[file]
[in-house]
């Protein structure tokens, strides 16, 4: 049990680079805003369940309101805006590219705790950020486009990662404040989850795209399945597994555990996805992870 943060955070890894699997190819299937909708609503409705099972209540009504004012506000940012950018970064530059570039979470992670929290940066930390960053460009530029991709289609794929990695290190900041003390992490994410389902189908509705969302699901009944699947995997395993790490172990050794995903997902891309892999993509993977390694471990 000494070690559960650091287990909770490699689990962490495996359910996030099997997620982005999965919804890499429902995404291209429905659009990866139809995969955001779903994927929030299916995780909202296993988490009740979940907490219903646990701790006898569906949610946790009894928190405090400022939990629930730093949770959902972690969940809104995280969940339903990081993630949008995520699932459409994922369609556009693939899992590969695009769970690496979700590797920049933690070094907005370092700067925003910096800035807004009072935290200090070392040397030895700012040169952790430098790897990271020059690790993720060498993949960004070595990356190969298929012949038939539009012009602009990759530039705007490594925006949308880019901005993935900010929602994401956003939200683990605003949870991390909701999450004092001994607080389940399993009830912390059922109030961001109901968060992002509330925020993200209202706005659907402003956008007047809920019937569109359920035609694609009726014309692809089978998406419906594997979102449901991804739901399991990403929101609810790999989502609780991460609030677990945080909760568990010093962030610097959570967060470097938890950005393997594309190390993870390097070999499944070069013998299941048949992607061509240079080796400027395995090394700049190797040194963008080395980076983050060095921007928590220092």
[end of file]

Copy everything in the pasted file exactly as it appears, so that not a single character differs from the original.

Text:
[in-house]
């Protein structure tokens, strides 16, 4: 049990680079805003369940309101805006590219705790950020486009990662404040989850795209399945597994555990996805992870 943060955070890894699997190819299937909708609503409705099972209540009504004012506000940012950018970064530059570039979470992670929290940066930390960053460009530029991709289609794929990695290190900041003390992490994410389902189908509705969302699901009944699947995997395993790490172990050794995903997902891309892999993509993977390694471990 000494070690559960650091287990909770490699689990962490495996359910996030099997997620982005999965919804890499429902995404291209429905659009990866139809995969955001779903994927929030299916995780909202296993988490009740979940907490219903646990701790006898569906949610946790009894928190405090400022939990629930730093949770959902972690969940809104995280969940339903990081993630949008995520699932459409994922369609556009693939899992590969695009769970690496979700590797920049933690070094907005370092700067925003910096800035807004009072935290200090070392040397030895700012040169952790430098790897990271020059690790993720060498993949960004070595990356190969298929012949038939539009012009602009990759530039705007490594925006949308880019901005993935900010929602994401956003939200683990605003949870991390909701999450004092001994607080389940399993009830912390059922109030961001109901968060992002509330925020993200209202706005659907402003956008007047809920019937569109359920035609694609009726014309692809089978998406419906594997979102449901991804739901399991990403929101609810790999989502609780991460609030677990945080909760568990010093962030610097959570967060470097938890950005393997594309190390993870390097070999499944070069013998299941048949992607061509240079080796400027395995090394700049190797040194963008080395980076983050060095921007928590220092």